get out of the way so it can get that lock.
Should something happen which causes the underlying kobject to go away, the
cleanup code will call down_write() on the s_active rwsem
in the sysfs_dirent entry, thus taking a writer lock. This call
will cause any future
attempts to obtain an active reference to fail; it will also block until
all currently-existing active references are released.
The end result of all this is that, once the final kobject_put()
call has completed for a given kobject, there will be no further attempts
to access that kobject from sysfs. The kobject (and its containing data
structure) can be safely deleted, and the driver need worry no more about
As an added bonus, there is no longer any need to increase module reference
counts when sysfs attributes are being accessed. A driver which is being
unloaded will release all of its devices, meaning that sysfs will no longer
make any calls into the driver module anyway; the module reference count
becomes superfluous. So Tejun's patch removes the owner field
from attribute structures - a change which ripples through a significant
amount of driver code.
There have been some comments on how the patches are implemented, but no
disagreement with the ultimate goal; these changes could go in as soon as
2.6.22. Tejun would appear to have more improvements in mind, but, even
with no further changes, the current patches go a long way toward making
sysfs safer and easier to work with.
Comments (3 posted)
Part of the fun of working with truly large machines is that one gets to
discover new scalability surprises before anybody else. So the SGI folks
often have more fun than many of the rest of us. Their latest discovery
has to do with the number of kernel threads which, on a 4096-processor
system, leads to some interesting kernel behavior.
To begin, they found out that they could not even boot a kernel with the
default configuration. Linux systems normally have a limit of 32768 active
processes at any given time. Anybody who has run "ps" will have noted that
kernel threads are taking up an increasing number of those slots; your
editor's single-processor desktop is running 39 of them. In fact, there
are now enough kernel threads on a
typical system that they will fill that entire space - and more - on a
4096-CPU machine. This problem is relatively easy to take care of by
raising the limit on the number of processes. But it gets more interesting
The init process is the parent of last resort for every other process on
the system, including kernel threads. So, on a big system, init has a
lot of child processes. These children live on a big linked list;
that list must be searched by various functions, including the variants of
wait(). If the process being searched for is toward the end of
the list, that search can take a long time. Since (1) most kernel
threads are long-lived, and (2) new processes are put at the end of
the list, chances are that a search will, indeed, be looking for a process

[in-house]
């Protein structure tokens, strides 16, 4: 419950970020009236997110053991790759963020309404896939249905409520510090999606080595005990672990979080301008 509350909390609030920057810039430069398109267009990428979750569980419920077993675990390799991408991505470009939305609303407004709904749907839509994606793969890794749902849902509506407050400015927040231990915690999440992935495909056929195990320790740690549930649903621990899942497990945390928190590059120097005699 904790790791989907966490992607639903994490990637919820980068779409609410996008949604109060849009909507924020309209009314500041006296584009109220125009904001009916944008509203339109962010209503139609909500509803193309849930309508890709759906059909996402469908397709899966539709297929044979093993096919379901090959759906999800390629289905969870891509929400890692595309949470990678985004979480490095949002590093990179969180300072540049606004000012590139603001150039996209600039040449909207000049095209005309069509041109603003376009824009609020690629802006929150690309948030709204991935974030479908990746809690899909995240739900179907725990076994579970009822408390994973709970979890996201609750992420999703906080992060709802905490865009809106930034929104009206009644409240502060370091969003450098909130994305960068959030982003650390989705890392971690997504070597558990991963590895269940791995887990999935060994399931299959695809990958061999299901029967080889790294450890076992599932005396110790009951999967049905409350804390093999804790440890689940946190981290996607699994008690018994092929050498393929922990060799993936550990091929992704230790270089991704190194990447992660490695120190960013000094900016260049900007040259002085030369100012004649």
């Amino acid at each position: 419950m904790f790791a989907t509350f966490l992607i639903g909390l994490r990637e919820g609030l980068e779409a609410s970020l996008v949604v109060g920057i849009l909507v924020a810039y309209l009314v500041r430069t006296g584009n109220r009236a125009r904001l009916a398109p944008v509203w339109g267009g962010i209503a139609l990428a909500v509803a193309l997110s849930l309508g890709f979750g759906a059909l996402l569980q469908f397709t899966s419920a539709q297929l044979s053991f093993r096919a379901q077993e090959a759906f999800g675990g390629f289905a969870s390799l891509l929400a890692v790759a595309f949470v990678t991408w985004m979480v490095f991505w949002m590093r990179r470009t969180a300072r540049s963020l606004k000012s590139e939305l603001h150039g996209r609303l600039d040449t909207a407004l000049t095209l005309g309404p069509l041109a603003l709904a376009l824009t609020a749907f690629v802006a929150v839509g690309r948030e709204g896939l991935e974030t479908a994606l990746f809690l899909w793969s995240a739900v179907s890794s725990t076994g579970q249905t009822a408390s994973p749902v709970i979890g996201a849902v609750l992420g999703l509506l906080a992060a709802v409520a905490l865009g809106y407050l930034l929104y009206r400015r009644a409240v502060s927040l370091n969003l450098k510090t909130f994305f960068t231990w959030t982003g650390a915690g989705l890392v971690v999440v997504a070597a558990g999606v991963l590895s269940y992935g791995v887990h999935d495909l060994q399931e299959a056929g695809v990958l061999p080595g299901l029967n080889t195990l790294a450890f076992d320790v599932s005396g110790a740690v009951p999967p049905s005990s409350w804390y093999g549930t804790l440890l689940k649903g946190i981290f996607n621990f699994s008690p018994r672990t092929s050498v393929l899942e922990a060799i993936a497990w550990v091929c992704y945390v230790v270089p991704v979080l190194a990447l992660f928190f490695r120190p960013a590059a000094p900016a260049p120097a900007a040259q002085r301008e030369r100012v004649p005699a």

at the end.
Then, for the ultimate in fun, load a module into the kernel. The module
loading process calls stop_machine_run() when the new module is
being linked in; this function creates a high-priority kernel thread for
each processor on the system. That thread will grab its assigned CPU and
simply sit there until told to exit; while all CPUs are locked up in this
way the linking process can be performed. Calling a function like
stop_machine_run() is a somewhat antisocial act in the best of
times. But, in the 4096-processor system, stop_machine_run() will
create 4096 threads, each of which goes on the end of init's child list,
and each of which must be searched for when the time comes to clean it up.
The result is a system which simply stops for an extended period of time.
One could argue that people with systems that large simply should not load
modules, but there is a possibility of pushback from the user community.
So other solutions need to be found. Robin Holt's problem report included a simple patch which
moves exiting processes to the beginning of the child list. This change
solves the immediate problem by making searches for those children find
them without having to iterate through all of the long-lived processes
which are not going anywhere.
Linus had a couple of alternatives. One
was to create a separate list for zombie processes, eliminating that search
altogether. Another was to stop making kernel threads be children of the
init process since they have little to do with user space in any case.
But some developers feel that the real solution might be to start cutting
back on the number of kernel threads.
The biggest culprit for kernel thread creation will certainly be
workqueues, which, by default, create one thread for every CPU on the
system. There are situations which can benefit from multiple threads and
CPU locality, but there are undoubtedly many places where all of those
threads are not needed. Cleaning them up would help to solve some of the
scalability issues; as an added bonus it would remove some of the clutter
from ps listings.
In many cases, a workqueue may not be necessary at all. Instead, kernel
subsystems could just use the "generic" keventd workqueue (which runs as the
events/n threads). There are some issues with using
keventd, including indeterminate latency and a small possibility
of deadlocks, but, for many situations, it may work well enough.
In other cases, using a thread makes sense. Tasks involving long delays
are one example; running a function with multi-second delays in
keventd is considered impolite. Work requiring complicated
context also benefits from its own thread. But, in a number of cases,
those threads need not be created until there is actually some work to be
done. A quick ps run on most systems will show threads related to error
handling, asynchronous I/O, bluetooth, and more. In the current scheme,
they are created at boot (or module load) time and many of them may never
do any real work before the system shuts down. Thread creation is cheap,
so many of these threads could be created on demand when they are needed.